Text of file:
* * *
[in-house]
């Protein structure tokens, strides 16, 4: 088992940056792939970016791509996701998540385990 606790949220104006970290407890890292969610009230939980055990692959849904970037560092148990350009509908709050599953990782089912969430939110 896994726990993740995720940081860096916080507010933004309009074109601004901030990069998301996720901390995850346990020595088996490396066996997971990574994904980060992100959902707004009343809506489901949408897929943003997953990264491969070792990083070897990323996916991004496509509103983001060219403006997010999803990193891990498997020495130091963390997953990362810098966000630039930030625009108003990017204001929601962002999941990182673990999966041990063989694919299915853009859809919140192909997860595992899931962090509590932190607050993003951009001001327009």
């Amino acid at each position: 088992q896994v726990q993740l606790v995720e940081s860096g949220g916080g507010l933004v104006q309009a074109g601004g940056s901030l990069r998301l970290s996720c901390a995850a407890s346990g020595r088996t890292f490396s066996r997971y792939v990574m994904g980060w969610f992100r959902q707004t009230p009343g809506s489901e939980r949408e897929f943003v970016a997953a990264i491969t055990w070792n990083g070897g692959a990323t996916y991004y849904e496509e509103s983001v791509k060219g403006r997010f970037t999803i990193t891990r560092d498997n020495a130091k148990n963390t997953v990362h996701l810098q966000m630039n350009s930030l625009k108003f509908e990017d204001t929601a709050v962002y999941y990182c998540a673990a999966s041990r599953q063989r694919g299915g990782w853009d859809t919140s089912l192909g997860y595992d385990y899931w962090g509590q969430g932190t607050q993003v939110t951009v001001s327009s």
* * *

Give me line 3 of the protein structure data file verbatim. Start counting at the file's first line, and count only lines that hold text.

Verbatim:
């Amino acid at each position: 088992q896994v726990q993740l606790v995720e940081s860096g949220g916080g507010l933004v104006q309009a074109g601004g940056s901030l990069r998301l970290s996720c901390a995850a407890s346990g020595r088996t890292f490396s066996r997971y792939v990574m994904g980060w969610f992100r959902q707004t009230p009343g809506s489901e939980r949408e897929f943003v970016a997953a990264i491969t055990w070792n990083g070897g692959a990323t996916y991004y849904e496509e509103s983001v791509k060219g403006r997010f970037t999803i990193t891990r560092d498997n020495a130091k148990n963390t997953v990362h996701l810098q966000m630039n350009s930030l625009k108003f509908e990017d204001t929601a709050v962002y999941y990182c998540a673990a999966s041990r599953q063989r694919g299915g990782w853009d859809t919140s089912l192909g997860y595992d385990y899931w962090g509590q969430g932190t607050q993003v939110t951009v001001s327009s």